In addition to sniffing out life inside the car, the inclusion of MCU and DSP inside a radar’s front-end chip also helps “detect free space and obstacles near doors and trunks, intruder alert, and smarter automated parking,” according to TI.
Wasson stressed that TI is the only company offering radar solutions integrated with front end, DSP, and MCU onto a single chip. It’s also alone in volume production with mmWave radar chips. “Other silicon vendors — our competitors — talk about their CMOS-based mmWave radar chips, but we haven’t seen them on the market. If they want to be in 2020 vehicles, they need to be in mass production by now.”
Notably, TI is extending its radar into imaging. In traditional radar applications, radar emits radio waves, receives reflections, and uses this information to generate data on the position and motion of objects.
Imaging radar uses the returning waves to create an image. When radio waves reflect off objects, the radio waves change in ways that convey data about the objects, including how far the waves traveled and the kinds of objects at the end of the trip. Using the acquired data, a computer can create a 3D or 2D image of the target.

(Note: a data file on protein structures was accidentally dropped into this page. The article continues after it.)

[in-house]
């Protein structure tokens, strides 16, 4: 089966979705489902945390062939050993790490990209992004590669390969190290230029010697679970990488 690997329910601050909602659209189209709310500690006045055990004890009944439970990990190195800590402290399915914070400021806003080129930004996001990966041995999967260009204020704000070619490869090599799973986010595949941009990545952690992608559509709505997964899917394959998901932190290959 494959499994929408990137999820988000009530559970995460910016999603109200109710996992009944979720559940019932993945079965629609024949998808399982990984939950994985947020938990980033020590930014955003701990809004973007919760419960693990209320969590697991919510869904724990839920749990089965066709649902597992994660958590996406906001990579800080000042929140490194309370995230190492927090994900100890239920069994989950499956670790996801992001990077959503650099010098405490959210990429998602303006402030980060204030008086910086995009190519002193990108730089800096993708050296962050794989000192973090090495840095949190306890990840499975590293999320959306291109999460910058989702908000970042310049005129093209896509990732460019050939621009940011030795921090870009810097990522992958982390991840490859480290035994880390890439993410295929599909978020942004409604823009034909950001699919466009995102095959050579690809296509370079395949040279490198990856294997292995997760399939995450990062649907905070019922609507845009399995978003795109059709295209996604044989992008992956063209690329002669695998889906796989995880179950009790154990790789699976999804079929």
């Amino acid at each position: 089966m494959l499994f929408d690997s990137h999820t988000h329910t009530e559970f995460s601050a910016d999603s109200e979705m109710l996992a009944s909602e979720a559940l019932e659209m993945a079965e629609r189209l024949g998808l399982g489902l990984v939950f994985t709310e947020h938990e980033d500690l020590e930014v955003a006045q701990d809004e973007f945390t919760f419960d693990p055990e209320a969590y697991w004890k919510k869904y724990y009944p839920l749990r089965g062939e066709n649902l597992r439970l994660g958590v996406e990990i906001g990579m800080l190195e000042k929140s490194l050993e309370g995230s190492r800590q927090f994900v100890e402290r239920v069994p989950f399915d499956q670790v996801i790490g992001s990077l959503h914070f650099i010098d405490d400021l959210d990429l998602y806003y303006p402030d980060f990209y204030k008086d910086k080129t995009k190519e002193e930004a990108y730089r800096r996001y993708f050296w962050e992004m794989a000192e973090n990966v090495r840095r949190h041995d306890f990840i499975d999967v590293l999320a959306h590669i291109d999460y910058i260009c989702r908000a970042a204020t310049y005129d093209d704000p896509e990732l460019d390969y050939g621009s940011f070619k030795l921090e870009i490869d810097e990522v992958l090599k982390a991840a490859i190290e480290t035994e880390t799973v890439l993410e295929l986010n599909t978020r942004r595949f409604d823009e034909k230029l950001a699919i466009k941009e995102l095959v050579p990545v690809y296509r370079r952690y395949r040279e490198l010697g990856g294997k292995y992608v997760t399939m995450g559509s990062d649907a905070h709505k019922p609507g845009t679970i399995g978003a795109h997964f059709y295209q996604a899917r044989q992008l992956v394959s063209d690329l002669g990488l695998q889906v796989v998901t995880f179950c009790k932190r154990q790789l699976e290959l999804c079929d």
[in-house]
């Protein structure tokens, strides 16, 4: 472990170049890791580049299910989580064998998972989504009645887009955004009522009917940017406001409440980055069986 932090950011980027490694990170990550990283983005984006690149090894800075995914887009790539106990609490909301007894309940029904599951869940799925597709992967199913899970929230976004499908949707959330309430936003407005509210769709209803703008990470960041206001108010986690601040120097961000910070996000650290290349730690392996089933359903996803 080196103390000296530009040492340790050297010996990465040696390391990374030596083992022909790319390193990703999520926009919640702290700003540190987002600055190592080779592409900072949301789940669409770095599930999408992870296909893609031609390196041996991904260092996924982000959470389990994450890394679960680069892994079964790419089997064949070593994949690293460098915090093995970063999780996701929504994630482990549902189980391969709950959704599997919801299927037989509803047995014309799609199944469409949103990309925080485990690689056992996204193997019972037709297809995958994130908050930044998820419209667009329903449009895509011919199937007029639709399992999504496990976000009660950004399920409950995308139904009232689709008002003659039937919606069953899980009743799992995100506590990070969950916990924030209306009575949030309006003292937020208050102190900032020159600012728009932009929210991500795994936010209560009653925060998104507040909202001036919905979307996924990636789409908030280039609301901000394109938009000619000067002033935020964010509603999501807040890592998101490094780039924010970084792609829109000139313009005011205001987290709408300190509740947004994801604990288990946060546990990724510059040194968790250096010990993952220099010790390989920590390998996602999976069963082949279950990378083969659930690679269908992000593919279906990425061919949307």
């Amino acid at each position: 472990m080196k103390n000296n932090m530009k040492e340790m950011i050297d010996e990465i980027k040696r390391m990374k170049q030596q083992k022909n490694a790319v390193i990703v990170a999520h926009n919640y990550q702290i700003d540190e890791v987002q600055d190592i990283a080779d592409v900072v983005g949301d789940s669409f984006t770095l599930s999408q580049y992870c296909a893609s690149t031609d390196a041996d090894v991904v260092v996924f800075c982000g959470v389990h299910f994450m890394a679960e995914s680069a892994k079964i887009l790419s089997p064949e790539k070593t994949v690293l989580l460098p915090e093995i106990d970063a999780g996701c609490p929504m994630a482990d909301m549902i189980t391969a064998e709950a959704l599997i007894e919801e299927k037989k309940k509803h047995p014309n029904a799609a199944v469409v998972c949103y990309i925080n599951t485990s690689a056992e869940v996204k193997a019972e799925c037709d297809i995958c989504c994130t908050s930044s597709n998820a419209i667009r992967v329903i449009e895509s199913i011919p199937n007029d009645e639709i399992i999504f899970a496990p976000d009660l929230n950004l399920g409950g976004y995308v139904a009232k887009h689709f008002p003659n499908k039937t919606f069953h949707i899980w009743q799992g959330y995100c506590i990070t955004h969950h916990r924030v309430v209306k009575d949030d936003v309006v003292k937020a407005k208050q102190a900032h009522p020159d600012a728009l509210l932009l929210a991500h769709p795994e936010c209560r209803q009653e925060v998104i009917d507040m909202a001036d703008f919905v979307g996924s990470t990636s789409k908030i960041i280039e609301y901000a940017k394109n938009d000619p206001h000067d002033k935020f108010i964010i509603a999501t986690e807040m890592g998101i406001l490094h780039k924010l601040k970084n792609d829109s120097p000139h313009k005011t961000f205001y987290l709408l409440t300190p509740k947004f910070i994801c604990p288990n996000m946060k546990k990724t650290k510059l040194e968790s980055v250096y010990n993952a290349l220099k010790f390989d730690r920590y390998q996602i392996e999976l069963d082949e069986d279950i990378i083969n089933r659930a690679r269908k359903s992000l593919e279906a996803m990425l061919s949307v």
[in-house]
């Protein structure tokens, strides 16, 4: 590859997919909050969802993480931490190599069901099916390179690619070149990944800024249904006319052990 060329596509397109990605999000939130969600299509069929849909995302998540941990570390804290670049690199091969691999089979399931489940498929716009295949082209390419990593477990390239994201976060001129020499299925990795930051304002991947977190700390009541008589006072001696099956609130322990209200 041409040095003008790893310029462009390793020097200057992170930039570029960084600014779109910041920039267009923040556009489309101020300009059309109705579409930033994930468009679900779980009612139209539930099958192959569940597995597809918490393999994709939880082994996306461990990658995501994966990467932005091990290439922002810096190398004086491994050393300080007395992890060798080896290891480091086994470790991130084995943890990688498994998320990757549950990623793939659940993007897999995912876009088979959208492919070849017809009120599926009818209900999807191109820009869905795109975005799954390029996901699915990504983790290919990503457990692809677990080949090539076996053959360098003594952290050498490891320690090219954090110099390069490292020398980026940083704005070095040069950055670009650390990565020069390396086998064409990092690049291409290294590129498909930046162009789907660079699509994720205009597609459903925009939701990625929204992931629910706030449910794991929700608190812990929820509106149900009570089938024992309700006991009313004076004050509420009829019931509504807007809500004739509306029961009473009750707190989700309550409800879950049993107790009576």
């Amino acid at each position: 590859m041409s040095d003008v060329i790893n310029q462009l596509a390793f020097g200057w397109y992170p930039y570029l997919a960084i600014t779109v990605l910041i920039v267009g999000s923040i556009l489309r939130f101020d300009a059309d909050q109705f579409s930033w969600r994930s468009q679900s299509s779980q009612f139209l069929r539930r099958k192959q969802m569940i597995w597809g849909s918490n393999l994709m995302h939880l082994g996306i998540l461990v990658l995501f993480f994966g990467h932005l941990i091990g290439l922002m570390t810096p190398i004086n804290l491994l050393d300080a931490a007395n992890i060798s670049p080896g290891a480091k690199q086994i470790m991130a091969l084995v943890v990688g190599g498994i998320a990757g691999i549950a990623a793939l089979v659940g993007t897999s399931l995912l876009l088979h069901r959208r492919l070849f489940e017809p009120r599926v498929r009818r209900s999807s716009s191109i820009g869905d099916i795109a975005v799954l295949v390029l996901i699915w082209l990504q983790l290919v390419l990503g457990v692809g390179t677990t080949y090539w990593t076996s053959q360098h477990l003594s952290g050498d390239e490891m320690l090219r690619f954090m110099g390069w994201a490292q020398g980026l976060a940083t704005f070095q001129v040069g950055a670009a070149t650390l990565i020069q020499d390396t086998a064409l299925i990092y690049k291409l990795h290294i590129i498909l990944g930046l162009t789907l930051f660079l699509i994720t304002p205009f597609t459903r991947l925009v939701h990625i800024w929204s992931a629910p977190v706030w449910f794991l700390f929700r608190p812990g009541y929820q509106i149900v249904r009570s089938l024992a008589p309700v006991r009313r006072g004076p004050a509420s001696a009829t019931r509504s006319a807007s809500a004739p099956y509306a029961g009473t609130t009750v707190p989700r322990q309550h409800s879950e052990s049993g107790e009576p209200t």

TI demonstrated at the Consumer Electronics Show earlier this year one such imaging radar. By cascading four single-chip AWR1243 radar front-end devices, TI showed that it can deliver angle resolution as high as 1.6 degrees and detect cars beyond 250 meters.
The DSP integrated into the AWR1243 is capable of interpreting data acquired by radio waves into a point cloud, said TI’s Wasson. An example is shown below.
Stéphane Elisabeth, project manager for RF and advanced packaging at System Plus Consulting, told us that TI also has in its portfolio simple radar chip transceivers without MCU and DSP. Compared to its competitors’ offerings, “one of its advantages is the simplicity of the die stacking,” he said.
“In fact, depending on the application (imaging, mid-range radar, or long-range radar) the transceiver could by stacked in waterfall effect — a cascading manner — to provide larger or stronger sensing.”
TI radar chips use standard Flip Chip Ball Grid Array (FCBGA) packaging, providing a low-cost sensor solution with better output power. Competitors, on the other hand, use advanced packaging techniques such as Embedded Wafer Level Ball Grid Array (eWLB), added Elisabeth.